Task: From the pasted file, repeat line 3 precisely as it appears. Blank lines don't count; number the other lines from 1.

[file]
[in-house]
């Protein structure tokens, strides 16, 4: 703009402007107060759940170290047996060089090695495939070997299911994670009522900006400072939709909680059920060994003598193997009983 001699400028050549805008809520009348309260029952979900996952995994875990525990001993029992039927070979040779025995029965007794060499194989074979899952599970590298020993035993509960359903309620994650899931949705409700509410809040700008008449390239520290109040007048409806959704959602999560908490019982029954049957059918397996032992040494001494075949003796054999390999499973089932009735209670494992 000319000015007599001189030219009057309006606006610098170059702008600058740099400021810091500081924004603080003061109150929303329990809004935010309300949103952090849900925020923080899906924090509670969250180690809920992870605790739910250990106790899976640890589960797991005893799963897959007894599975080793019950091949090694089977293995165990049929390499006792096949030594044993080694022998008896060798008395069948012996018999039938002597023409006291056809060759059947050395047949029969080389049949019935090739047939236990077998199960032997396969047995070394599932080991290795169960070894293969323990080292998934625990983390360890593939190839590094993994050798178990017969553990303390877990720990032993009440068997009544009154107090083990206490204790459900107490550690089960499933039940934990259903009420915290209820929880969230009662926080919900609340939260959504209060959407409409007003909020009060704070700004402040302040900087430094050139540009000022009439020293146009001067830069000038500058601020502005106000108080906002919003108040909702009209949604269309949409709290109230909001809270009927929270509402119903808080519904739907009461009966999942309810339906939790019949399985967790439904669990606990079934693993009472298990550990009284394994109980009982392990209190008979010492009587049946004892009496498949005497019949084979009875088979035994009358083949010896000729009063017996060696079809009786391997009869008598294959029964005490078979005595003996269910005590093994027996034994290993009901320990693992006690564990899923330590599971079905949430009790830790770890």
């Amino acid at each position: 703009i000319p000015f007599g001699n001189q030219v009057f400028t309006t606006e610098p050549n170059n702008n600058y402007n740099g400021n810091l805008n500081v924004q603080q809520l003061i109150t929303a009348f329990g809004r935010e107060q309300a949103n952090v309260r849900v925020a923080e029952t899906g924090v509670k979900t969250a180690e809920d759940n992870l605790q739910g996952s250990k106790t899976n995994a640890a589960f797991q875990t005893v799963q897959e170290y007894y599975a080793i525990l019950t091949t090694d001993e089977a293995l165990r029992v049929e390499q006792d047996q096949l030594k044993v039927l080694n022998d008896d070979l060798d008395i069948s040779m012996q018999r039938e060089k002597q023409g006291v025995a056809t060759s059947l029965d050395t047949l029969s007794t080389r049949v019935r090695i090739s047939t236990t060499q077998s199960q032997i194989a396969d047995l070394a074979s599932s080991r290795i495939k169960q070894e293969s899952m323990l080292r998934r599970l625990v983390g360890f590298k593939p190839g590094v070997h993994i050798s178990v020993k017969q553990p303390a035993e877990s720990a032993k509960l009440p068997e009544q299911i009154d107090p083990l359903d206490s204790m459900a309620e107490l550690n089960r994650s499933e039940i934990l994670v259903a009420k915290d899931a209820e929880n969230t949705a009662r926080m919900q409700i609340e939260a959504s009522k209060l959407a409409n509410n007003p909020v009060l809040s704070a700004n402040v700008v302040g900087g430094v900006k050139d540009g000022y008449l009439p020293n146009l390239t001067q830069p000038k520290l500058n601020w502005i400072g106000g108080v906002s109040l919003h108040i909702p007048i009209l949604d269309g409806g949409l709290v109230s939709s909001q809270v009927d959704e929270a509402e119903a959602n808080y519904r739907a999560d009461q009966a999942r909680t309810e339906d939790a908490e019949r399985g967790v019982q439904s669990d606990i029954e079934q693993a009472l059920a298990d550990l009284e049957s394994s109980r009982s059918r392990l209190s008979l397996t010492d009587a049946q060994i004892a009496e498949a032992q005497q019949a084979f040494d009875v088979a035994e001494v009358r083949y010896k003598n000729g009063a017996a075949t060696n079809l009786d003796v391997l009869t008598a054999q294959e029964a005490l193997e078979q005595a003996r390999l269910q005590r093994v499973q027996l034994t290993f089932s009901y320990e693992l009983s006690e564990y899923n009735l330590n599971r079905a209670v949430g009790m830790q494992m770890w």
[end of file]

């Amino acid at each position: 703009i000319p000015f007599g001699n001189q030219v009057f400028t309006t606006e610098p050549n170059n702008n600058y402007n740099g400021n810091l805008n500081v924004q603080q809520l003061i109150t929303a009348f329990g809004r935010e107060q309300a949103n952090v309260r849900v925020a923080e029952t899906g924090v509670k979900t969250a180690e809920d759940n992870l605790q739910g996952s250990k106790t899976n995994a640890a589960f797991q875990t005893v799963q897959e170290y007894y599975a080793i525990l019950t091949t090694d001993e089977a293995l165990r029992v049929e390499q006792d047996q096949l030594k044993v039927l080694n022998d008896d070979l060798d008395i069948s040779m012996q018999r039938e060089k002597q023409g006291v025995a056809t060759s059947l029965d050395t047949l029969s007794t080389r049949v019935r090695i090739s047939t236990t060499q077998s199960q032997i194989a396969d047995l070394a074979s599932s080991r290795i495939k169960q070894e293969s899952m323990l080292r998934r599970l625990v983390g360890f590298k593939p190839g590094v070997h993994i050798s178990v020993k017969q553990p303390a035993e877990s720990a032993k509960l009440p068997e009544q299911i009154d107090p083990l359903d206490s204790m459900a309620e107490l550690n089960r994650s499933e039940i934990l994670v259903a009420k915290d899931a209820e929880n969230t949705a009662r926080m919900q409700i609340e939260a959504s009522k209060l959407a409409n509410n007003p909020v009060l809040s704070a700004n402040v700008v302040g900087g430094v900006k050139d540009g000022y008449l009439p020293n146009l390239t001067q830069p000038k520290l500058n601020w502005i400072g106000g108080v906002s109040l919003h108040i909702p007048i009209l949604d269309g409806g949409l709290v109230s939709s909001q809270v009927d959704e929270a509402e119903a959602n808080y519904r739907a999560d009461q009966a999942r909680t309810e339906d939790a908490e019949r399985g967790v019982q439904s669990d606990i029954e079934q693993a009472l059920a298990d550990l009284e049957s394994s109980r009982s059918r392990l209190s008979l397996t010492d009587a049946q060994i004892a009496e498949a032992q005497q019949a084979f040494d009875v088979a035994e001494v009358r083949y010896k003598n000729g009063a017996a075949t060696n079809l009786d003796v391997l009869t008598a054999q294959e029964a005490l193997e078979q005595a003996r390999l269910q005590r093994v499973q027996l034994t290993f089932s009901y320990e693992l009983s006690e564990y899923n009735l330590n599971r079905a209670v949430g009790m830790q494992m770890w």